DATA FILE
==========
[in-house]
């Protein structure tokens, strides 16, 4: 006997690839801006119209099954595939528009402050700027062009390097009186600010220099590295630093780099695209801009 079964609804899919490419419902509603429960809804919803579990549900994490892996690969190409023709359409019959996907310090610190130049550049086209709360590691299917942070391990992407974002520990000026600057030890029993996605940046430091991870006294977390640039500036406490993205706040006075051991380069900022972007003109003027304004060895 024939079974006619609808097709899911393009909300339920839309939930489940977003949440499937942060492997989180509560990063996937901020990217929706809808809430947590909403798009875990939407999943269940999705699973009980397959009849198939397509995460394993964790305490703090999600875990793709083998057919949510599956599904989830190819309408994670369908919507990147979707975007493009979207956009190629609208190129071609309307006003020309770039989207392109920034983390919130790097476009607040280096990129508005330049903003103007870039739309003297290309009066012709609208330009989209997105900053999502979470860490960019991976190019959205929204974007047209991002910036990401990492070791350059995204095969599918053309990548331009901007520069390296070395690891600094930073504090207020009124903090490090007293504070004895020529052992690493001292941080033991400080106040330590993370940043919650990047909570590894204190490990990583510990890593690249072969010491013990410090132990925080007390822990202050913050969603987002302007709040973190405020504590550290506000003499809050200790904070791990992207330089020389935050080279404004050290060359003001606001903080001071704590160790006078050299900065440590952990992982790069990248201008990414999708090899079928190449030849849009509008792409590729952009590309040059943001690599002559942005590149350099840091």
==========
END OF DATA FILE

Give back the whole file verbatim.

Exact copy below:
[in-house]
């Protein structure tokens, strides 16, 4: 006997690839801006119209099954595939528009402050700027062009390097009186600010220099590295630093780099695209801009 079964609804899919490419419902509603429960809804919803579990549900994490892996690969190409023709359409019959996907310090610190130049550049086209709360590691299917942070391990992407974002520990000026600057030890029993996605940046430091991870006294977390640039500036406490993205706040006075051991380069900022972007003109003027304004060895 024939079974006619609808097709899911393009909300339920839309939930489940977003949440499937942060492997989180509560990063996937901020990217929706809808809430947590909403798009875990939407999943269940999705699973009980397959009849198939397509995460394993964790305490703090999600875990793709083998057919949510599956599904989830190819309408994670369908919507990147979707975007493009979207956009190629609208190129071609309307006003020309770039989207392109920034983390919130790097476009607040280096990129508005330049903003103007870039739309003297290309009066012709609208330009989209997105900053999502979470860490960019991976190019959205929204974007047209991002910036990401990492070791350059995204095969599918053309990548331009901007520069390296070395690891600094930073504090207020009124903090490090007293504070004895020529052992690493001292941080033991400080106040330590993370940043919650990047909570590894204190490990990583510990890593690249072969010491013990410090132990925080007390822990202050913050969603987002302007709040973190405020504590550290506000003499809050200790904070791990992207330089020389935050080279404004050290060359003001606001903080001071704590160790006078050299900065440590952990992982790069990248201008990414999708090899079928190449030849849009509008792409590729952009590309040059943001690599002559942005590149350099840091």